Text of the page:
Technology has changed the rules, but the underlying truths remain the same.
Making friends at work (or anywhere else) is easy. All you need do is adapt the timeless wisdom of "How to Win Friends and Influence People" to our technologically-sophisticated workplace. Here's my take on this:
1. Smile, with your body and mind. Putting a smile on your face draws people to you, but only if it's genuine. Smile on the inside first, then let that feeling express itself on your face. (More on this: Daily Habits to Make You Happier) BTW, smiling works even if the other person can't see your face (just ask anyone who cold calls); so take heed when you're online.
2. Make the other person feel important. Technology drives globalization, which can make regular folk feel small. Since friendship is something you give to (rather than get from) people, there's no better gift than treating people as if they're they are more important that you are. (Which they are, if you're their friend.)
3. Be genuinely curious. People love to talk about themselves. Your curiosity gives them the permission to do so without wondering if they're being boring. This is true regardless of the medium, so asking about (and caring about) what's going on in people's lives is a good way to make them feel good.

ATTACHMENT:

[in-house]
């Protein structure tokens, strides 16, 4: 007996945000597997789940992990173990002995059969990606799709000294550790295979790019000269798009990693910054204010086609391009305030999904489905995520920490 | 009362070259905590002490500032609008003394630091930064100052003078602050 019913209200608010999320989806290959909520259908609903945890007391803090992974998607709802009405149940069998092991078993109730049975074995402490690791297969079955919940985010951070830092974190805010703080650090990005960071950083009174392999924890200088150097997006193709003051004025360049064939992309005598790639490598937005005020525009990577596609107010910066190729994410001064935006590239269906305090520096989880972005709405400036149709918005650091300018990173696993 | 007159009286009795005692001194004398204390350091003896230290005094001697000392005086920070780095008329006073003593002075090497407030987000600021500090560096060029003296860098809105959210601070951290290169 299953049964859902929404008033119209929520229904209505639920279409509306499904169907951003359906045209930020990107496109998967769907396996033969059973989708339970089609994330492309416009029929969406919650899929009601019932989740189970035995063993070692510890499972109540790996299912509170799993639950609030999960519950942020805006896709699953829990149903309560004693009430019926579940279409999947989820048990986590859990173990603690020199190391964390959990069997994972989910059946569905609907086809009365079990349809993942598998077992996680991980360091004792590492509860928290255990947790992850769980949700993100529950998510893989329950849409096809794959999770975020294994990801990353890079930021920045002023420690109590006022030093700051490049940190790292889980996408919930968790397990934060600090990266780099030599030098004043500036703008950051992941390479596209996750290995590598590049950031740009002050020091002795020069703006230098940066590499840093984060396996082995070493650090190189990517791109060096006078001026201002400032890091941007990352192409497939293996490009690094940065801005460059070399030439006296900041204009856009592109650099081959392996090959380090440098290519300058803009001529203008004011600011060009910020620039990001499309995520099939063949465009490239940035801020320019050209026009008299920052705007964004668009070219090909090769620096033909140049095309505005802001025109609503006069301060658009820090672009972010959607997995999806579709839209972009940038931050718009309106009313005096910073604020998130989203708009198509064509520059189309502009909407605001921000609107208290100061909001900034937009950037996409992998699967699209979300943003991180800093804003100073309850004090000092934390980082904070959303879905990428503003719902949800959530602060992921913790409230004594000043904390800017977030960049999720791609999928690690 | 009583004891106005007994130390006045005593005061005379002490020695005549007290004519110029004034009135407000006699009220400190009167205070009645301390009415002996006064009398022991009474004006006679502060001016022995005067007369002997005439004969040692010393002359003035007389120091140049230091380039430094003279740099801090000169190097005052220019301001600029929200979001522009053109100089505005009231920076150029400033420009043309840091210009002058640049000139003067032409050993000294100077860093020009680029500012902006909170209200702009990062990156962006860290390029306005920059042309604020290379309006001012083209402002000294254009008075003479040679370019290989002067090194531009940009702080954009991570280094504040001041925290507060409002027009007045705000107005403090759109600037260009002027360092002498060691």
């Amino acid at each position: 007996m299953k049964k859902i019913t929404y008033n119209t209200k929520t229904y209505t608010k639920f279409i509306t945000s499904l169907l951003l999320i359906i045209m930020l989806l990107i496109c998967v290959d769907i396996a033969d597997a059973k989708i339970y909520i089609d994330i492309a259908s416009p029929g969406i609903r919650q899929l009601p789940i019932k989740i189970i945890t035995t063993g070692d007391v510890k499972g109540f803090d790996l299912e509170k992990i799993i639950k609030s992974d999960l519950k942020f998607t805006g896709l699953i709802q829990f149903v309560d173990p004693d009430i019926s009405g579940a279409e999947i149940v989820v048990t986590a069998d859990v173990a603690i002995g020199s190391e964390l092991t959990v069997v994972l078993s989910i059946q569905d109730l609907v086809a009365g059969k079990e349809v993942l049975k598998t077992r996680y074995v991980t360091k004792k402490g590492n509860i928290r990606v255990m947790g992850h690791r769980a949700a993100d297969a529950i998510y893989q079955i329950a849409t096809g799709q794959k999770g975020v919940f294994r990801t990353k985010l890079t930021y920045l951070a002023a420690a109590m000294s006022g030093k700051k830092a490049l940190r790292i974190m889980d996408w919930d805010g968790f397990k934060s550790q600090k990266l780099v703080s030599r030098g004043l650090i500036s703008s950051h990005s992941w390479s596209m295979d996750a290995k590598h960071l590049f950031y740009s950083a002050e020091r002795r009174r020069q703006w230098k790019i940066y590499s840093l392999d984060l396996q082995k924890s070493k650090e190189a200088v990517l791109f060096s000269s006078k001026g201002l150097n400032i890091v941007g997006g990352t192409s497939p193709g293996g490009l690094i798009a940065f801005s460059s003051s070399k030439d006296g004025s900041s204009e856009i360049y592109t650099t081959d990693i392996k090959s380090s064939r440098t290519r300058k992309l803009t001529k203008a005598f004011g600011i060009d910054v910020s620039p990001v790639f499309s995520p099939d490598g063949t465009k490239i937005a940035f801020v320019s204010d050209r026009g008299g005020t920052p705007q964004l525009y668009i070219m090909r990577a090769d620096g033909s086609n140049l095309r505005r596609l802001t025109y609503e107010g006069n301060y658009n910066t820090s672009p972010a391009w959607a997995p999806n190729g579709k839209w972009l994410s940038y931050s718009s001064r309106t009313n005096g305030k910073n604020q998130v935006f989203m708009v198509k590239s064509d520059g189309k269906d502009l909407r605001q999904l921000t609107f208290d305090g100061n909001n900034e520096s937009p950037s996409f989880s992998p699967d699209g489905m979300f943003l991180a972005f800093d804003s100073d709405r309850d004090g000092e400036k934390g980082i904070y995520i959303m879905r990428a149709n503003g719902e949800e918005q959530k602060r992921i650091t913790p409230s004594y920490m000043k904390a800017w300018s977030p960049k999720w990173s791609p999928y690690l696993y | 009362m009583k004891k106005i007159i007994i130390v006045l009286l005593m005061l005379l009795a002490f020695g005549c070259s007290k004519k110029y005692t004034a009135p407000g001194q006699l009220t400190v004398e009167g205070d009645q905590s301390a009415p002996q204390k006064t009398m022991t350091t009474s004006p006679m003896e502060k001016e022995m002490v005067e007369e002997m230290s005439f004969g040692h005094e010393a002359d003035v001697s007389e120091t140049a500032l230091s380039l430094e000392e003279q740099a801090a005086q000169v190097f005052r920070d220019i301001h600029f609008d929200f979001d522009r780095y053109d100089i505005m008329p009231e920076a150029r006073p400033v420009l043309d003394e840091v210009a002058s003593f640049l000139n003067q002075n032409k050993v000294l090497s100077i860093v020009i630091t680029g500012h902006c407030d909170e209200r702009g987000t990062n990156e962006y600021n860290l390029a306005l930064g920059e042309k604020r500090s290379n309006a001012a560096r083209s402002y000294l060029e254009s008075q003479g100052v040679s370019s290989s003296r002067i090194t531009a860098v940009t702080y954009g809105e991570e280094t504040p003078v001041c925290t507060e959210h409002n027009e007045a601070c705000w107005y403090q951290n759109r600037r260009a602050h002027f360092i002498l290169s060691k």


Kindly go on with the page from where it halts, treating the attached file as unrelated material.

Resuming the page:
4. Don't criticize, condemn, or complain. Nobody wants to be around a "Debbie downer" so don't let technology magnify your negative emotions. Toxic emotions and words poison a friendship before it takes root, and that's especially true when you can spread those emotions at light speed.
5. Be yourself. It's tempting to pretend you can use social media, email and texting to present a more attractive persona to the world. However, with technology, people figure it out who you really are more quickly than ever. So you might as well be yourself from the start. What have you got to lose?
6. When you're wrong, admit it quickly. If you make a mistake, admit it. Don't double down and make yourself twice the fool. Few character traits are more attractive than the ability to to admit error and apologize when you're wrong.
7. Assume the other person means well. Remember that everybody is the hero of his or her own story. Giving people the benefit of the doubt lets them be that hero in your eyes, and in theirs.
8. Use words that the other person understands. Using fancy words, in person or online, doesn't impress anybody. Quite the contrary, it creates distance. First see the world from the other person's viewpoint and then talk and write from their perspective, not yours.